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Why does Judaism have such an emphasis on Hebrew phrases in their religion and seems reluctant to translate them to English or another language?

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up vote 11 down vote accepted

Hebrew is the language of the Torah. The holy language. Translation inevitably creates a certain perspective on the text, as a Hebrew word can have multiple meanings or interpretations. A word for word translation would not make sense. The meaning often gets simplified, if not lost, in translation.

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Hebrew is called "leshon hakodesh" ("the holy language"). The Rambam (Moreh Nevuchim 3:8) explains that the Hebrew language has no "bad words"; there are only euphemisms (to give one example, urine is called "the water of the legs"). Ramban (Shemos 30:13) writes that it is called holy because the Torah was written in that language, G-d is called by names in that language (vs. other languages — e.g. in English, "God" — in which the names don't have inherent holiness).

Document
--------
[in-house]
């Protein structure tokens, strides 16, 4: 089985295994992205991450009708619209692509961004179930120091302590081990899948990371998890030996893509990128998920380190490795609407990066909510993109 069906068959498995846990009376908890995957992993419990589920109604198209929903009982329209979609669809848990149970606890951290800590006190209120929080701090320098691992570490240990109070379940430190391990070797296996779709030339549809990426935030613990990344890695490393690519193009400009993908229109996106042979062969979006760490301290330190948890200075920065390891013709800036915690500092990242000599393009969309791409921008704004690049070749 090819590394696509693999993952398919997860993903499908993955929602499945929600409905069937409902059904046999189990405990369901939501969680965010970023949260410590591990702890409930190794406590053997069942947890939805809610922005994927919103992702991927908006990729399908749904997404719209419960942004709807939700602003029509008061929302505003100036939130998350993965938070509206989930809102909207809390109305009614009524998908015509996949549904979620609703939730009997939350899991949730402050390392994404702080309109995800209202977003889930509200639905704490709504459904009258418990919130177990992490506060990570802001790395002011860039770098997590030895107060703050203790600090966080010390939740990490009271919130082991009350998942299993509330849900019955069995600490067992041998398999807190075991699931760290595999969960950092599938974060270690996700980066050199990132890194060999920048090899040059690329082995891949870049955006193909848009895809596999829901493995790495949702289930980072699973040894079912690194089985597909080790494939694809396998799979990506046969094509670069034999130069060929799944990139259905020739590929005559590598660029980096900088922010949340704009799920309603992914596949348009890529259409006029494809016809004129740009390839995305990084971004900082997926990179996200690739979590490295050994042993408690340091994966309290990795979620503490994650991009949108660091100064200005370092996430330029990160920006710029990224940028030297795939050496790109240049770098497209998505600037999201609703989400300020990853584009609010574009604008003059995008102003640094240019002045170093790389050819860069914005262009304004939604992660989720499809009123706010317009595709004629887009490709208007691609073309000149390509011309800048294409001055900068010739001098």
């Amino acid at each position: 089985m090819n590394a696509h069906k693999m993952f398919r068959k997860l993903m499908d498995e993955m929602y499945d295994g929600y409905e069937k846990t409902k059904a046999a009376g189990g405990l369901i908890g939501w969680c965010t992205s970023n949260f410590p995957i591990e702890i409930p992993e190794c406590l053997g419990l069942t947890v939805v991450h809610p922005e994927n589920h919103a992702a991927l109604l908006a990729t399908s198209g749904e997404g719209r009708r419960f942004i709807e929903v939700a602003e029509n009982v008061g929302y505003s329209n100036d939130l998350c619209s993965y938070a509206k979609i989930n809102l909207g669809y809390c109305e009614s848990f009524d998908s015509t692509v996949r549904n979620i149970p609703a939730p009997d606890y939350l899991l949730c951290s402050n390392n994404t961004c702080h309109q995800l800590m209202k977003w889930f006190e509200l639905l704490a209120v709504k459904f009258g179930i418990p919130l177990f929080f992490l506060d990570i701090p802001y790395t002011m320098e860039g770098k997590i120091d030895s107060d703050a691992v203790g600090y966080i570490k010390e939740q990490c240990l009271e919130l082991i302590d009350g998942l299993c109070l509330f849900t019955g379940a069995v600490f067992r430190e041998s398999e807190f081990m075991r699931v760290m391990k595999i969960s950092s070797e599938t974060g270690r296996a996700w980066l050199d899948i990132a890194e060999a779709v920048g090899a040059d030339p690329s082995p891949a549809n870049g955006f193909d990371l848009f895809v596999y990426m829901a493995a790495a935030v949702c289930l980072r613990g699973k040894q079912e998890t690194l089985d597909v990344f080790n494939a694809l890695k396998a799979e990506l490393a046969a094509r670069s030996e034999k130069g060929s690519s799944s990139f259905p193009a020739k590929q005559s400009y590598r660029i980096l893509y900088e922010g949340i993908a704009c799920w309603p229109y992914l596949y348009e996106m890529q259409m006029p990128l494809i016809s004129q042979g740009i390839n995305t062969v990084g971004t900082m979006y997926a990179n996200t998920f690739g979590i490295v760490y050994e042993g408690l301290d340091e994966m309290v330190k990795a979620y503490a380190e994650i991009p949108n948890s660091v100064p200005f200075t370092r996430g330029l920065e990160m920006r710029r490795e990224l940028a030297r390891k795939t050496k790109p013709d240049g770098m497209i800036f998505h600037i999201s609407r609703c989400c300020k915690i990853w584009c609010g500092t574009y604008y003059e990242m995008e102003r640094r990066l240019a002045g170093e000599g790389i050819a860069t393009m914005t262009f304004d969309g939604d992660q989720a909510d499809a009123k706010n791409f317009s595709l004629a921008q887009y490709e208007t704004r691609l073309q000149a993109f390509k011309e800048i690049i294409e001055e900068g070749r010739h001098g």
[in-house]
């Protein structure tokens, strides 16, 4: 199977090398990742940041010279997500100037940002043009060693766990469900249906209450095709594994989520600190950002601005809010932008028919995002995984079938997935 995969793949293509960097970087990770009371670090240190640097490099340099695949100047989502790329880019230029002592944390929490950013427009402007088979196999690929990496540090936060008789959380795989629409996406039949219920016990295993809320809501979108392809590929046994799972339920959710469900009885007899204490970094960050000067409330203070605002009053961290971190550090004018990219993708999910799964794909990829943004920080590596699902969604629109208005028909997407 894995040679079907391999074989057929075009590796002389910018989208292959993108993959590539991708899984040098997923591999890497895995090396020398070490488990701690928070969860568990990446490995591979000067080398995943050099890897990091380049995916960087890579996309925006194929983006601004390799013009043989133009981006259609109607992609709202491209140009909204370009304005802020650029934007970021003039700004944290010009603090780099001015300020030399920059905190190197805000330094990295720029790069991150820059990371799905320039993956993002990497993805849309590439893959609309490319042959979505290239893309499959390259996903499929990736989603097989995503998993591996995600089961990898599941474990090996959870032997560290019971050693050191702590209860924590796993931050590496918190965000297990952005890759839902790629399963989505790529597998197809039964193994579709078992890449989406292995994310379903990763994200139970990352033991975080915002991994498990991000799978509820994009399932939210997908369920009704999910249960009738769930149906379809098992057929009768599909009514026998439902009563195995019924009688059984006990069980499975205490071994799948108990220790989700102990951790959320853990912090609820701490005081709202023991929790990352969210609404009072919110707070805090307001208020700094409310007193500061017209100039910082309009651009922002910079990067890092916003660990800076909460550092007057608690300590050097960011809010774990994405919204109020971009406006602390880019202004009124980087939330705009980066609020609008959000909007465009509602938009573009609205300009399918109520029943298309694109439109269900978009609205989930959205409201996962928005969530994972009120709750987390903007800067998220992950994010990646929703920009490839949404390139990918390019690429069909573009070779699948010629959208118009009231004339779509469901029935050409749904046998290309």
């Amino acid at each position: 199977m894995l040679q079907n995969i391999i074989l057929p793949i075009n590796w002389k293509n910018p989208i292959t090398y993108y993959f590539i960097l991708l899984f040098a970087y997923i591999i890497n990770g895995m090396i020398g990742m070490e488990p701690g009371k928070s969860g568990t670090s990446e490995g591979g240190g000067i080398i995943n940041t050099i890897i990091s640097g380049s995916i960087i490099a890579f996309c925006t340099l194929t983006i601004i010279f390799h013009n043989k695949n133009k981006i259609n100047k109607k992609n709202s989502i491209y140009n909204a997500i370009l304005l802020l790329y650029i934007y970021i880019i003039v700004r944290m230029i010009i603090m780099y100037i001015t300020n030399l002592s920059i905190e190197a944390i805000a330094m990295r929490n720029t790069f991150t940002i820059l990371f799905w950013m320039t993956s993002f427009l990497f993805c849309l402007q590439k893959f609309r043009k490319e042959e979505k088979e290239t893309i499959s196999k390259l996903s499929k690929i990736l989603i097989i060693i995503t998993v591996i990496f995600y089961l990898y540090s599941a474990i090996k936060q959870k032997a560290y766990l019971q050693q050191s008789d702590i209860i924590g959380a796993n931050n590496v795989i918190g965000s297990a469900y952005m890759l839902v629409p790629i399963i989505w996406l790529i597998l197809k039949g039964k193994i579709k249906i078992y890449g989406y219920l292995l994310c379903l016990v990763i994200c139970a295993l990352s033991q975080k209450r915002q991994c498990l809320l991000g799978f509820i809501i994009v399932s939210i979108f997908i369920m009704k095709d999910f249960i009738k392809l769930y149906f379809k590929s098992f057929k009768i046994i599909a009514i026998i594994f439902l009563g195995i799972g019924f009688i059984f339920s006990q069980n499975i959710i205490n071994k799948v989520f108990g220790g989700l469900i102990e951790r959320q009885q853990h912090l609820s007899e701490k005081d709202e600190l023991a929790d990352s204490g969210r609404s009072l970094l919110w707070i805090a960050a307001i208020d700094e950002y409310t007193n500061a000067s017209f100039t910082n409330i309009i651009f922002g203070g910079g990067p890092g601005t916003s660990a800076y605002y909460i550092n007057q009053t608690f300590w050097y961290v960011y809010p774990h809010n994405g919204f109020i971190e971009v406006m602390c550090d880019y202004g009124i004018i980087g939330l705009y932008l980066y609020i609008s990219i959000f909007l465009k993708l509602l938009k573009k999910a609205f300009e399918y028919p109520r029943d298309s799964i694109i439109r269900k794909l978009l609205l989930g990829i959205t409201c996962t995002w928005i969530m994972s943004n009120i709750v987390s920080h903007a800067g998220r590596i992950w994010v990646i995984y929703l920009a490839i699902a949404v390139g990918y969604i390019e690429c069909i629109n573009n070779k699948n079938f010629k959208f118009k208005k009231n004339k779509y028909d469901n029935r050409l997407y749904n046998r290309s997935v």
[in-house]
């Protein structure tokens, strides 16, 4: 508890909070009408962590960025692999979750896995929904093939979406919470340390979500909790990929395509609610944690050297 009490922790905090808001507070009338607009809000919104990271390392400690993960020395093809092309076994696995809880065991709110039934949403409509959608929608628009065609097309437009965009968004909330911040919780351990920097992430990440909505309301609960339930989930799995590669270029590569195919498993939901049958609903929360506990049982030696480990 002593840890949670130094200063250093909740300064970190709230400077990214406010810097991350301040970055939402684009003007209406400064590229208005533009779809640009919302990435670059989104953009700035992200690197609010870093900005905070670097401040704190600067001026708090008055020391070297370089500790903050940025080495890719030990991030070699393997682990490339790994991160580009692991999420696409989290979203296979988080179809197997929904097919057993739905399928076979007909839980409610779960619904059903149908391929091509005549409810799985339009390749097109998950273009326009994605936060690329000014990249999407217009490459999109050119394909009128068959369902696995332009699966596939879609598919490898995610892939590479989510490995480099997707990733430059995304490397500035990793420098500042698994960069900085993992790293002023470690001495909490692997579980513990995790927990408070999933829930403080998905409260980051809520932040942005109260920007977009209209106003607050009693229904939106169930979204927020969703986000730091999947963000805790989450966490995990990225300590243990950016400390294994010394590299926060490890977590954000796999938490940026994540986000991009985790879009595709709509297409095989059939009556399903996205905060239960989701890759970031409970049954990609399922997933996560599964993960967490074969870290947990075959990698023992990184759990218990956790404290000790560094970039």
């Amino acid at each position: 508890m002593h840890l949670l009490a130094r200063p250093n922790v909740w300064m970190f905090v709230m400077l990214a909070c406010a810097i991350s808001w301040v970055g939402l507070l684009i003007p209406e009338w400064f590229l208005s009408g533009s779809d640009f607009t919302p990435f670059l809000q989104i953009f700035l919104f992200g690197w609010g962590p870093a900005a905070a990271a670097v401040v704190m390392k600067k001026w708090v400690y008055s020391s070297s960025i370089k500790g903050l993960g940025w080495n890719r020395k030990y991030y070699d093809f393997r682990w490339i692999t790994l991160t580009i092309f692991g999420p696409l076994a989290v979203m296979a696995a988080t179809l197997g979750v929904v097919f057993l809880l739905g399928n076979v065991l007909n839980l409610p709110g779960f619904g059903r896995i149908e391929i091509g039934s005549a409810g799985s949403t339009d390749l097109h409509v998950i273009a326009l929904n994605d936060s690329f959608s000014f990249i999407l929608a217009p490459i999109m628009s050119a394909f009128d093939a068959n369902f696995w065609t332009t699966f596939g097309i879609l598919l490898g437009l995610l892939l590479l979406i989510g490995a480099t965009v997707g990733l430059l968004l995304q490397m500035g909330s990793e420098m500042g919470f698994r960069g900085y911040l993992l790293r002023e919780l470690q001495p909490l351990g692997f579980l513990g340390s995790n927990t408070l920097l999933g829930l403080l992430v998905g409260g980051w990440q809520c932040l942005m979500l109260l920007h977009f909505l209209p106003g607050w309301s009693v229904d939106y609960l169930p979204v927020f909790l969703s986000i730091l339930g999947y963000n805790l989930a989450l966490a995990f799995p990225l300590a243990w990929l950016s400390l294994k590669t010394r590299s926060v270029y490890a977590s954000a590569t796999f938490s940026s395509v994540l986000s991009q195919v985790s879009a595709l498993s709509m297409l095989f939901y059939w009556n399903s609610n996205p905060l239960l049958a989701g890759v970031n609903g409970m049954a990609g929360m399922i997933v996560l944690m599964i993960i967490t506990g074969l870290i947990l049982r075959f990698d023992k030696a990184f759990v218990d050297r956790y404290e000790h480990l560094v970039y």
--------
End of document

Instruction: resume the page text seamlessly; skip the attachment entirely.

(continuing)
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for the same reason tha Muslims chose to pray in Arabic. And the same reason that the Roman Church has preserved the Latin Liturgy.

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And what reason is that? – Double AA Oct 3 '12 at 0:54

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